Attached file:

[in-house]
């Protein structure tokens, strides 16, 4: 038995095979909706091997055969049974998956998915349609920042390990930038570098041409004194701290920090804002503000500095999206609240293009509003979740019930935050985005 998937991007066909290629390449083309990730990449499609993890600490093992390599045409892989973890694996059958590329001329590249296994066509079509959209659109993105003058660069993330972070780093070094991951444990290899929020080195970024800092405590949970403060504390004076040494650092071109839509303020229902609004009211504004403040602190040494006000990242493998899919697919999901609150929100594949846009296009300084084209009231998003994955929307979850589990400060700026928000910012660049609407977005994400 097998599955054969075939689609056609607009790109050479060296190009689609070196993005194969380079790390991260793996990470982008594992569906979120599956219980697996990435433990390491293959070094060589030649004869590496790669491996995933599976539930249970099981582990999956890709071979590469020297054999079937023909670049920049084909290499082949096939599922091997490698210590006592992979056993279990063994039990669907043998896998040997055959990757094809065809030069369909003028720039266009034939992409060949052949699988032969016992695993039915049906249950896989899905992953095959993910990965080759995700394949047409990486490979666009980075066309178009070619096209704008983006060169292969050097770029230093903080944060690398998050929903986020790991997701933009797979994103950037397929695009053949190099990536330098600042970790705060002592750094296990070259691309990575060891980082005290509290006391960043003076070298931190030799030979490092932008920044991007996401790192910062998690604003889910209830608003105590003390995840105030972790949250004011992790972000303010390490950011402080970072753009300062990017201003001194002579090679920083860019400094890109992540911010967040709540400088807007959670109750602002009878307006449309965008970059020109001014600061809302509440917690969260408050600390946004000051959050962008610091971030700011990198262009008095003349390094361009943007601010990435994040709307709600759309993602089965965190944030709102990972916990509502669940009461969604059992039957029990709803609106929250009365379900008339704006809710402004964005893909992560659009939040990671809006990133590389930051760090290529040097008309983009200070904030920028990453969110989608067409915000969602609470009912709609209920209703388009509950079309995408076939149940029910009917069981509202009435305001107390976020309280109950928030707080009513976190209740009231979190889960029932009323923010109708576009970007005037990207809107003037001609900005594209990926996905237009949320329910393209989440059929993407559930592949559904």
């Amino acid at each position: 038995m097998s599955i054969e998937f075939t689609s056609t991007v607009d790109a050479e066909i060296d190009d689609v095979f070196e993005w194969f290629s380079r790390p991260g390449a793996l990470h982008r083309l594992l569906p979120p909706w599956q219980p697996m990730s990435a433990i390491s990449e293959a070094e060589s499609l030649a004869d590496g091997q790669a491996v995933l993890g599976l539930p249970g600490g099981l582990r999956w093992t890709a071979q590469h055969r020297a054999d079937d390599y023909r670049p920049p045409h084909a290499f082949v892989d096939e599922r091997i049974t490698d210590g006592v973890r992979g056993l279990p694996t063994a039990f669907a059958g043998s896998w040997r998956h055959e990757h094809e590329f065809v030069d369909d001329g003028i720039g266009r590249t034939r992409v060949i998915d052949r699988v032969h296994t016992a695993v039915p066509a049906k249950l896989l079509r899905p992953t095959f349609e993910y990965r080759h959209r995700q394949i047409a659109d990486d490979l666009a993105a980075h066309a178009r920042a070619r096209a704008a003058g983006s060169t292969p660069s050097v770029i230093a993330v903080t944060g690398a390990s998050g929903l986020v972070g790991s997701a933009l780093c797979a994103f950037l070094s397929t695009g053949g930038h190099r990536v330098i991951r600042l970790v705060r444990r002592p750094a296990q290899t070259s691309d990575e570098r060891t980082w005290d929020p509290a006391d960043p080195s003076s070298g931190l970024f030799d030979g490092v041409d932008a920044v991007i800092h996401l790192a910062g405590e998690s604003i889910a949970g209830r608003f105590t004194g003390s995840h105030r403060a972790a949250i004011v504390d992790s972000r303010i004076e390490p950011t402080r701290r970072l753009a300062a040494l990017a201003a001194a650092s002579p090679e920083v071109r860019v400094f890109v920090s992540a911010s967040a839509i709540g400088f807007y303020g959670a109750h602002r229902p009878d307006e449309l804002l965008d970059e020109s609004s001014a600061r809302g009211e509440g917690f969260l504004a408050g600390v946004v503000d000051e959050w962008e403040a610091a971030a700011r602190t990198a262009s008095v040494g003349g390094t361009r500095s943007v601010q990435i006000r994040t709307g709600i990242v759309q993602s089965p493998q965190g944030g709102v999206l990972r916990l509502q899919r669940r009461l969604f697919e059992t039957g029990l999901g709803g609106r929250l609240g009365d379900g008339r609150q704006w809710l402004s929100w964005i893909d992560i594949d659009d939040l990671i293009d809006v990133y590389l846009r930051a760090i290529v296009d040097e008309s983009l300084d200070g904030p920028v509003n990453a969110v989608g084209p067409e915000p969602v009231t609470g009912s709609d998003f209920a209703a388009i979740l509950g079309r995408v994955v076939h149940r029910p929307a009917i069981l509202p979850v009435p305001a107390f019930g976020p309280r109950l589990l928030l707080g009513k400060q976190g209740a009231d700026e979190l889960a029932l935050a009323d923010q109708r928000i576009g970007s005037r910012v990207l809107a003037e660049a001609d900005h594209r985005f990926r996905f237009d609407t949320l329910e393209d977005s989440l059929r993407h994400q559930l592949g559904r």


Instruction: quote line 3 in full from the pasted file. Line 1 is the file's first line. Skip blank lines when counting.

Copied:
């Amino acid at each position: 038995m097998s599955i054969e998937f075939t689609s056609t991007v607009d790109a050479e066909i060296d190009d689609v095979f070196e993005w194969f290629s380079r790390p991260g390449a793996l990470h982008r083309l594992l569906p979120p909706w599956q219980p697996m990730s990435a433990i390491s990449e293959a070094e060589s499609l030649a004869d590496g091997q790669a491996v995933l993890g599976l539930p249970g600490g099981l582990r999956w093992t890709a071979q590469h055969r020297a054999d079937d390599y023909r670049p920049p045409h084909a290499f082949v892989d096939e599922r091997i049974t490698d210590g006592v973890r992979g056993l279990p694996t063994a039990f669907a059958g043998s896998w040997r998956h055959e990757h094809e590329f065809v030069d369909d001329g003028i720039g266009r590249t034939r992409v060949i998915d052949r699988v032969h296994t016992a695993v039915p066509a049906k249950l896989l079509r899905p992953t095959f349609e993910y990965r080759h959209r995700q394949i047409a659109d990486d490979l666009a993105a980075h066309a178009r920042a070619r096209a704008a003058g983006s060169t292969p660069s050097v770029i230093a993330v903080t944060g690398a390990s998050g929903l986020v972070g790991s997701a933009l780093c797979a994103f950037l070094s397929t695009g053949g930038h190099r990536v330098i991951r600042l970790v705060r444990r002592p750094a296990q290899t070259s691309d990575e570098r060891t980082w005290d929020p509290a006391d960043p080195s003076s070298g931190l970024f030799d030979g490092v041409d932008a920044v991007i800092h996401l790192a910062g405590e998690s604003i889910a949970g209830r608003f105590t004194g003390s995840h105030r403060a972790a949250i004011v504390d992790s972000r303010i004076e390490p950011t402080r701290r970072l753009a300062a040494l990017a201003a001194a650092s002579p090679e920083v071109r860019v400094f890109v920090s992540a911010s967040a839509i709540g400088f807007y303020g959670a109750h602002r229902p009878d307006e449309l804002l965008d970059e020109s609004s001014a600061r809302g009211e509440g917690f969260l504004a408050g600390v946004v503000d000051e959050w962008e403040a610091a971030a700011r602190t990198a262009s008095v040494g003349g390094t361009r500095s943007v601010q990435i006000r994040t709307g709600i990242v759309q993602s089965p493998q965190g944030g709102v999206l990972r916990l509502q899919r669940r009461l969604f697919e059992t039957g029990l999901g709803g609106r929250l609240g009365d379900g008339r609150q704006w809710l402004s929100w964005i893909d992560i594949d659009d939040l990671i293009d809006v990133y590389l846009r930051a760090i290529v296009d040097e008309s983009l300084d200070g904030p920028v509003n990453a969110v989608g084209p067409e915000p969602v009231t609470g009912s709609d998003f209920a209703a388009i979740l509950g079309r995408v994955v076939h149940r029910p929307a009917i069981l509202p979850v009435p305001a107390f019930g976020p309280r109950l589990l928030l707080g009513k400060q976190g209740a009231d700026e979190l889960a029932l935050a009323d923010q109708r928000i576009g970007s005037r910012v990207l809107a003037e660049a001609d900005h594209r985005f990926r996905f237009d609407t949320l329910e393209d977005s989440l059929r993407h994400q559930l592949g559904r």